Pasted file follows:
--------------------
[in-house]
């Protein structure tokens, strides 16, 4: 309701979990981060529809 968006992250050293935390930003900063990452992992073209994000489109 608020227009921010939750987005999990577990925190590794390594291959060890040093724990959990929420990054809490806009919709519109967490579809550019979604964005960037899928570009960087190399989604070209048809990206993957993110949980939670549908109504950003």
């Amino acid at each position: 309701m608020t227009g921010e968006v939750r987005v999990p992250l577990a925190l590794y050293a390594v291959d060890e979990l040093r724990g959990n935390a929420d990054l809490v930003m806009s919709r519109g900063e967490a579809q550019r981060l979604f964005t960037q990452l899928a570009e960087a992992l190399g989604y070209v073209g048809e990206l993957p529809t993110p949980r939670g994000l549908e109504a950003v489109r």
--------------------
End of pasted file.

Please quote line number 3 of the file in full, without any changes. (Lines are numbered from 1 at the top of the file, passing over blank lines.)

């Amino acid at each position: 309701m608020t227009g921010e968006v939750r987005v999990p992250l577990a925190l590794y050293a390594v291959d060890e979990l040093r724990g959990n935390a929420d990054l809490v930003m806009s919709r519109g900063e967490a579809q550019r981060l979604f964005t960037q990452l899928a570009e960087a992992l190399g989604y070209v073209g048809e990206l993957p529809t993110p949980r939670g994000l549908e109504a950003v489109r």